Dublin Cinema, Movie Reviews

Gay Movies

Hollywood rewrite: what the US ‘Pride’ DVD cover says about gay people in the movies

The US cover of UK film Pride has removed all references to gay men and lesbians

We’ve had Brokeback Mountain, Milk, A Single Man. Gay actors have been coming out left, right and centre. Hollywood’s no longer hung up on homosexuality, right?

Well, despite all that’s been achieved, it’s seems it’s still possible for gay themes to make the men in suits nervous.

Reports suggest that the covers of US DVDs of the movie Pride – yes, that’s Pride, a story about fighting for respect, without compromise or shame – have been straightwashed. A banner proclaiming “lesbians and gays support the miners” has been airbrushed out of the picture on the back cover, and the queer agitators are now simply “a group of London-based activists” in the blurb. Director Matthew Warchus says he “understands” the decision.

These changes, albeit a marketing, not a film-making decision, nevertheless stand in a time-honoured industry tradition of downplaying homosexuality. For years, film-makers in America were trapped by the motion picture production code, which banned “any inference of sex perversion”. As the brilliant 1995 documentary The Celluloid Closet sets out, screenwriters and directors snuck in gay themes where they could, with Gore Vidal memorably writing Ben Hur and Messala as though they were lovers turned rivals (Charlton Heston had no idea). But in general, gay storylines were box office poison.

Even after the code ceased to be enforced, film-makers were very tentative – and open homosexuality could never be anything other than arthouse niche (though that in itself encompassed some brilliant movies, like Bill Sherwood’s Parting Glances). This pink-tinted glass ceiling was arguably broken by Philadelphia, a belated nod to the Aids crisis. But then that wasn’t a rounded story of gay life, but a reason to feel sorry for a benighted minority. And there was grief, but no sex.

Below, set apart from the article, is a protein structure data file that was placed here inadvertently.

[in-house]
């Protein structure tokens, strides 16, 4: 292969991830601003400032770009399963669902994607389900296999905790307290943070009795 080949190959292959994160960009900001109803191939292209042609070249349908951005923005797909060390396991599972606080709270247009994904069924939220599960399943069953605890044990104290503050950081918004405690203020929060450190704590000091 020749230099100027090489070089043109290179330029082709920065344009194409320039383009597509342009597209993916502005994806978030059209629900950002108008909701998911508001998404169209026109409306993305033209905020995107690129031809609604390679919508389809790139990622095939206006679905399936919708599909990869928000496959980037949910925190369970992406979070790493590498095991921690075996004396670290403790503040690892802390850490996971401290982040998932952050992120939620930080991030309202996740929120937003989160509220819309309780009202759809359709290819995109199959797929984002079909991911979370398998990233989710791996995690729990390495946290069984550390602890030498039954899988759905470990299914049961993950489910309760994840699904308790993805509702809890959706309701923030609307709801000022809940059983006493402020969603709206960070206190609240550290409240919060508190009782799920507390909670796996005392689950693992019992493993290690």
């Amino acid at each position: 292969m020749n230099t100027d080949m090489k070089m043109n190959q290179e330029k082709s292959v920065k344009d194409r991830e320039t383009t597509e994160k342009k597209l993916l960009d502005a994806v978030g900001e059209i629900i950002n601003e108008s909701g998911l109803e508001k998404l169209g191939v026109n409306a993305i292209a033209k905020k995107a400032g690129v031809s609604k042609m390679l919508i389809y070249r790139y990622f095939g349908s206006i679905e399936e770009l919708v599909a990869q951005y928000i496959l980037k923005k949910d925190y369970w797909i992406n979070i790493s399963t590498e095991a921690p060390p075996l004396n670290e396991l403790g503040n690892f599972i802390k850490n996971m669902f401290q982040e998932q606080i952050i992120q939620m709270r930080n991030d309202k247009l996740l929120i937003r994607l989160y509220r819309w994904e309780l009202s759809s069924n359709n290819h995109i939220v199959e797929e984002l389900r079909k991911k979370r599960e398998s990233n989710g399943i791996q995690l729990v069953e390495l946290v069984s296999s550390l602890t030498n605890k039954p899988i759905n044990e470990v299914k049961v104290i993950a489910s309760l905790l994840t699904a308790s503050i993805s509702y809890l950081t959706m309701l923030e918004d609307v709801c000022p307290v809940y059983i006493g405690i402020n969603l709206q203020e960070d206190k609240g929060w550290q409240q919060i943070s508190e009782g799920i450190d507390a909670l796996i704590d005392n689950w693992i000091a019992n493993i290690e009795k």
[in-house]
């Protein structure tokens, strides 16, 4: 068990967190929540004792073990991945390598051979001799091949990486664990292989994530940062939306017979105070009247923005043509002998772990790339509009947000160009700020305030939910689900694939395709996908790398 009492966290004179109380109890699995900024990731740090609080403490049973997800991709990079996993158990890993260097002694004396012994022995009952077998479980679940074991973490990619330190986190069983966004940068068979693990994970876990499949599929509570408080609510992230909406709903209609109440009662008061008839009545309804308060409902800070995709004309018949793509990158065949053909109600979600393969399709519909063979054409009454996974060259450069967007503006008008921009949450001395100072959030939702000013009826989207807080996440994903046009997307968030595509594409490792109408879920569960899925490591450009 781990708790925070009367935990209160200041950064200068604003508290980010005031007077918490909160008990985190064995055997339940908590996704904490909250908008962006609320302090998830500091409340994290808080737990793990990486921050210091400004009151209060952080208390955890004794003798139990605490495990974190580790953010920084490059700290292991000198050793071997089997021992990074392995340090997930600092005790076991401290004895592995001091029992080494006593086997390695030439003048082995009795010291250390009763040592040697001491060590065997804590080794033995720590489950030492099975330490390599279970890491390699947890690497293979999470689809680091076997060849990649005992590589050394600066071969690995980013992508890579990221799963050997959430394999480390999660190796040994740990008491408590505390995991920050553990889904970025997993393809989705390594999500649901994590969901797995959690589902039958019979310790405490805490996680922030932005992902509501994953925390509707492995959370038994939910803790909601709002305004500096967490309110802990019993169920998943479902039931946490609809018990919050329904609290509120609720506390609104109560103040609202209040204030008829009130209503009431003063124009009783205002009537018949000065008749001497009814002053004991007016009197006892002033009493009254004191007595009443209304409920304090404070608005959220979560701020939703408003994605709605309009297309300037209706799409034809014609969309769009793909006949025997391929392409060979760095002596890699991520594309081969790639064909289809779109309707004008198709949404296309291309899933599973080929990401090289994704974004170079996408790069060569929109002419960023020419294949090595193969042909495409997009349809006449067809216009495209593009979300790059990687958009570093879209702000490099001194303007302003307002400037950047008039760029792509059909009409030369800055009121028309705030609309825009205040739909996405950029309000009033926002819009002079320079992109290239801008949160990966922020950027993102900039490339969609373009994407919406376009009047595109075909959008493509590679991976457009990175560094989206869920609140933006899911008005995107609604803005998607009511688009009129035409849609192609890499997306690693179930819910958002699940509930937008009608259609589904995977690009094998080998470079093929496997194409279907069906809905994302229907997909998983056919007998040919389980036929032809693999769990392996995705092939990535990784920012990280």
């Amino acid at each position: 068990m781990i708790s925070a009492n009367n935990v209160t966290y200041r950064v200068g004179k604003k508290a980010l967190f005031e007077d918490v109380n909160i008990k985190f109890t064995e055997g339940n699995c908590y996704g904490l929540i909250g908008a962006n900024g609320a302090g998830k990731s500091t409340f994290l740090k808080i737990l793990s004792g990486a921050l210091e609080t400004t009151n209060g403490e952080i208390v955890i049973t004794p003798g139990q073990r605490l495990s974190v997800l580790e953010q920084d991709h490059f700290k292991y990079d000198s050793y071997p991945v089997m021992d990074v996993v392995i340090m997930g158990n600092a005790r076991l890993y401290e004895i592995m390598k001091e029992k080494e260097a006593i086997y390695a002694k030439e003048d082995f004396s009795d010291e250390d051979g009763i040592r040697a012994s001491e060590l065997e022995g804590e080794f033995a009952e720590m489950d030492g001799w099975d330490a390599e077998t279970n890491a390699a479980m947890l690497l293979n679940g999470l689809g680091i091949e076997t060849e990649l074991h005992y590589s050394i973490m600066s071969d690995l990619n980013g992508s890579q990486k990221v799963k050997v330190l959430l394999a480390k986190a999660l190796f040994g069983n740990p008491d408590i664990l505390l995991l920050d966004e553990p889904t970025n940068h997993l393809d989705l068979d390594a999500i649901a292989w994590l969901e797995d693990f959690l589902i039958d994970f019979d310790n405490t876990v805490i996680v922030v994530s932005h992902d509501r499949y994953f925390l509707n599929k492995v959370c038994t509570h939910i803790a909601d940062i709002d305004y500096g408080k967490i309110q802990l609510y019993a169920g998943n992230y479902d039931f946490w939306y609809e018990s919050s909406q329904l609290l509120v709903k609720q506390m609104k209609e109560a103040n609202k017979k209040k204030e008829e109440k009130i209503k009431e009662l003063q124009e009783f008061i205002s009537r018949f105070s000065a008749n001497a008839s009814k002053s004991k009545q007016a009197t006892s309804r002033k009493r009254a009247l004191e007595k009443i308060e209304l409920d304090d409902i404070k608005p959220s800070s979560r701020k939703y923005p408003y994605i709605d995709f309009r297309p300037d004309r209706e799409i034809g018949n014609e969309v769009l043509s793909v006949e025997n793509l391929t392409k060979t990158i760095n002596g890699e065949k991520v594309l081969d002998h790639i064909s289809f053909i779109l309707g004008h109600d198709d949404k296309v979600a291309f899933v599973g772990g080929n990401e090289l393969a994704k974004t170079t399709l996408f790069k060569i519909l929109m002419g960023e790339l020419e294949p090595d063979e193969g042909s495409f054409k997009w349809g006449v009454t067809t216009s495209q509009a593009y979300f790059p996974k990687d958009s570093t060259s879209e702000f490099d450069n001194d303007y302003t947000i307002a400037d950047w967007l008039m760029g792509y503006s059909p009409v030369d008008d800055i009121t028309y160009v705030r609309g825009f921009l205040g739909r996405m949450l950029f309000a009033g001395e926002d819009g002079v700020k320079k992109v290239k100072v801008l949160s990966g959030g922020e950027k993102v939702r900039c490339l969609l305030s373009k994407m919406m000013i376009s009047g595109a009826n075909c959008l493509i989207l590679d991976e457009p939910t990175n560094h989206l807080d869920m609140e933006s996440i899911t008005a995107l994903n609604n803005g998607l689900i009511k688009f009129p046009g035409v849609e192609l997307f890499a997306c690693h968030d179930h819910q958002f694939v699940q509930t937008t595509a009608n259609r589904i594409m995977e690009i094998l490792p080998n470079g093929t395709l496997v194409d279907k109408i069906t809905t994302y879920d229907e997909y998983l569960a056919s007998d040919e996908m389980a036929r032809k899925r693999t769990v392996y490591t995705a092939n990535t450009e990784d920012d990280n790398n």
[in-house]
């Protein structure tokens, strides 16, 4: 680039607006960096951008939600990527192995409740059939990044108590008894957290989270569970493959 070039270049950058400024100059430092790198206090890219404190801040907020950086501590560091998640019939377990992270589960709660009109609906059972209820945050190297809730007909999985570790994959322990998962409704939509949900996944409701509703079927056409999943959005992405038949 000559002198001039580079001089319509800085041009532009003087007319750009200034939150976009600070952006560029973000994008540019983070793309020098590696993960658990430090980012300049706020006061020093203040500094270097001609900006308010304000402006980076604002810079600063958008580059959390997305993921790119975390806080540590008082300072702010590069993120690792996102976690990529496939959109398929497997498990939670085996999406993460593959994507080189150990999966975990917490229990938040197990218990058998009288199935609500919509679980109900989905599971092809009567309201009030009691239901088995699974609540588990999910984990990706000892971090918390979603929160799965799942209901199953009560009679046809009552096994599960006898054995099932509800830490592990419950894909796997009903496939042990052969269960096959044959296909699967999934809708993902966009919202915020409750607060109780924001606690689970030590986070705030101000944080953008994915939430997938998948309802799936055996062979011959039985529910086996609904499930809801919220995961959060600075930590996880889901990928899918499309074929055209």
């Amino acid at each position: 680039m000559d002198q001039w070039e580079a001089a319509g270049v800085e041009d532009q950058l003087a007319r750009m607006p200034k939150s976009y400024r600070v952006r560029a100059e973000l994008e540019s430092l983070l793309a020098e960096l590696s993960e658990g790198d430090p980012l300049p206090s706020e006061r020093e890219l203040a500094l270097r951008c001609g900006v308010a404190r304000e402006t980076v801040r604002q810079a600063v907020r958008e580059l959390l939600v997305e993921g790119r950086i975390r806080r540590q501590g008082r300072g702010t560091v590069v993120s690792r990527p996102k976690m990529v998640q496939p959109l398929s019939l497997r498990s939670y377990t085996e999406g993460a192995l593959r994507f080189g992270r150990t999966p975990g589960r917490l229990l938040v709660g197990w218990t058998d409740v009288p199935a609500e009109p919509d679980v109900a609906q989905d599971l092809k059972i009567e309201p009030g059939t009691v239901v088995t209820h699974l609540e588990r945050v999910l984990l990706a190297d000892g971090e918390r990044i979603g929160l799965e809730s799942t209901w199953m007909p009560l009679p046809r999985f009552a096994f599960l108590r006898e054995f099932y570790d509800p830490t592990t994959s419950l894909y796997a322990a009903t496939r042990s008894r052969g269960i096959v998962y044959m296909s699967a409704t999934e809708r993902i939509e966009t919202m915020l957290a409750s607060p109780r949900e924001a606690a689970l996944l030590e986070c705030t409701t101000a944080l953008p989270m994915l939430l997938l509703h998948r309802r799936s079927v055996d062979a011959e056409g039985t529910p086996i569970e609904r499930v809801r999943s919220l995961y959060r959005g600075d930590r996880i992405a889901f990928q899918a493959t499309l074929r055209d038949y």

You would hope we had moved on. But the Pride story brings into sharp relief the sense that, as with society at large, though audiences may be broadly OK with being gay, it’s as well not to shove it in people’s faces. To take some fairly recent examples: the 2001 John Nash biopic, A Beautiful Mind, ignores the mathematician’s gay affairs. In 2004, the makers of Troy chose not to explore the homoerotic possibilities of the relationship between Achilles and Patroculus, one subject to much speculation through the ages, making them cousins instead. More recently, The Imitation Game has been accused of playing down Alan Turing’s sexuality. And in many parts of the world, straight-washing is practically mandated – as the Russian makers of a film about Tschaikovsky have found.

Having said all that, there’s also an age-old political conundrum that I think Warchus’s quotes capture well. He wants his work “to find a mainstream audience [and] broaden people’s minds”. If Pride reaches deep into the square states – subtly influencing parents, siblings, friends to be more accepting – isn’t that a good thing? It reminds me of the difference in tactics between Outrage – fans of direct action against, for example, bishops – and Stonewall, keener to make quiet political alliances in the service of long-term change.

I find it utterly bizarre that a movie called “Pride” is being pushed back into the closet in 2015. But at the same time, it would be wrong to pretend that there’s an easy answer to Warchus’s dilemma.

Mrs Brown’s Boys Movie Review 2014

The camera flies majestically towards Dublin, the credits announce a “fillum by Ben Kellett” and we get another chance to ponder one of the age’s more puzzling cultural phenomena.